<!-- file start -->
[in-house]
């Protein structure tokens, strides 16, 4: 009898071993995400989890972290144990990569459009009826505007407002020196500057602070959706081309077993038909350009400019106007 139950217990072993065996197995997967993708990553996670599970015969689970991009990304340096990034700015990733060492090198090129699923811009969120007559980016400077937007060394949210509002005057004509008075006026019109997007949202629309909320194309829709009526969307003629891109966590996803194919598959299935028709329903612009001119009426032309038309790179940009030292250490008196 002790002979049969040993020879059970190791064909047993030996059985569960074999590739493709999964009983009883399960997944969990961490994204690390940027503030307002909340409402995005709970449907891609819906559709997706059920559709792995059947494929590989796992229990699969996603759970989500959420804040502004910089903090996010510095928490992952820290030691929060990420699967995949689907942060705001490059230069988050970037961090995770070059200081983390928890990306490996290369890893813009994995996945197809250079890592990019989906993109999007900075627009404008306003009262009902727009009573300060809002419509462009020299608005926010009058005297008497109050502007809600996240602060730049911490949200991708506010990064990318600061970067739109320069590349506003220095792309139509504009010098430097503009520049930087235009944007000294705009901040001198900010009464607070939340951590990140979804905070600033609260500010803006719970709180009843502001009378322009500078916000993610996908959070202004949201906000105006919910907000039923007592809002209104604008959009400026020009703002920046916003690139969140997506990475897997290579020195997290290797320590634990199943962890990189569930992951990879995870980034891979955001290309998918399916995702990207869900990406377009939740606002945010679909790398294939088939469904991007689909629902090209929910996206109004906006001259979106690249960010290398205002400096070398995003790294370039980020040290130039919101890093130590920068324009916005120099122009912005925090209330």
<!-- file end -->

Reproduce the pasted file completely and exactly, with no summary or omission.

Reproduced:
[in-house]
């Protein structure tokens, strides 16, 4: 009898071993995400989890972290144990990569459009009826505007407002020196500057602070959706081309077993038909350009400019106007 139950217990072993065996197995997967993708990553996670599970015969689970991009990304340096990034700015990733060492090198090129699923811009969120007559980016400077937007060394949210509002005057004509008075006026019109997007949202629309909320194309829709009526969307003629891109966590996803194919598959299935028709329903612009001119009426032309038309790179940009030292250490008196 002790002979049969040993020879059970190791064909047993030996059985569960074999590739493709999964009983009883399960997944969990961490994204690390940027503030307002909340409402995005709970449907891609819906559709997706059920559709792995059947494929590989796992229990699969996603759970989500959420804040502004910089903090996010510095928490992952820290030691929060990420699967995949689907942060705001490059230069988050970037961090995770070059200081983390928890990306490996290369890893813009994995996945197809250079890592990019989906993109999007900075627009404008306003009262009902727009009573300060809002419509462009020299608005926010009058005297008497109050502007809600996240602060730049911490949200991708506010990064990318600061970067739109320069590349506003220095792309139509504009010098430097503009520049930087235009944007000294705009901040001198900010009464607070939340951590990140979804905070600033609260500010803006719970709180009843502001009378322009500078916000993610996908959070202004949201906000105006919910907000039923007592809002209104604008959009400026020009703002920046916003690139969140997506990475897997290579020195997290290797320590634990199943962890990189569930992951990879995870980034891979955001290309998918399916995702990207869900990406377009939740606002945010679909790398294939088939469904991007689909629902090209929910996206109004906006001259979106690249960010290398205002400096070398995003790294370039980020040290130039919101890093130590920068324009916005120099122009912005925090209330």